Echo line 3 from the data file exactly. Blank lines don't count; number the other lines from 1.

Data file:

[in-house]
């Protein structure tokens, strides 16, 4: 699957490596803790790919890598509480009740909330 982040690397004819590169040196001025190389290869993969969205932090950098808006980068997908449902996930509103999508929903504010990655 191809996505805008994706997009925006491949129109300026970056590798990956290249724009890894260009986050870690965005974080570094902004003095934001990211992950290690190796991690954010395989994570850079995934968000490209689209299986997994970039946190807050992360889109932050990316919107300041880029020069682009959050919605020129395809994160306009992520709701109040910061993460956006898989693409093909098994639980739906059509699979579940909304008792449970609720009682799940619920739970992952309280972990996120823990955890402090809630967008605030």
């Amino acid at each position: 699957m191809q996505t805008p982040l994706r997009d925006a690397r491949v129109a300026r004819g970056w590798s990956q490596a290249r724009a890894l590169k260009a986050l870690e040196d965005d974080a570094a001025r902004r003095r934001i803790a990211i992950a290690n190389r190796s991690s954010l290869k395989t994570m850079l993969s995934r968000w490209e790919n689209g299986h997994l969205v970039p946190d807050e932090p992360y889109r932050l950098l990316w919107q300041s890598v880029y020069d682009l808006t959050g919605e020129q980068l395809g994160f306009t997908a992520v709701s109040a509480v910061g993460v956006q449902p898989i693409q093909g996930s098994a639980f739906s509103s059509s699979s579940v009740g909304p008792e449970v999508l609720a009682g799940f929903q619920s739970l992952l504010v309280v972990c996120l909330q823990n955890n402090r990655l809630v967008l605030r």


């Amino acid at each position: 699957m191809q996505t805008p982040l994706r997009d925006a690397r491949v129109a300026r004819g970056w590798s990956q490596a290249r724009a890894l590169k260009a986050l870690e040196d965005d974080a570094a001025r902004r003095r934001i803790a990211i992950a290690n190389r190796s991690s954010l290869k395989t994570m850079l993969s995934r968000w490209e790919n689209g299986h997994l969205v970039p946190d807050e932090p992360y889109r932050l950098l990316w919107q300041s890598v880029y020069d682009l808006t959050g919605e020129q980068l395809g994160f306009t997908a992520v709701s109040a509480v910061g993460v956006q449902p898989i693409q093909g996930s098994a639980f739906s509103s059509s699979s579940v009740g909304p008792e449970v999508l609720a009682g799940f929903q619920s739970l992952l504010v309280v972990c996120l909330q823990n955890n402090r990655l809630v967008l605030r």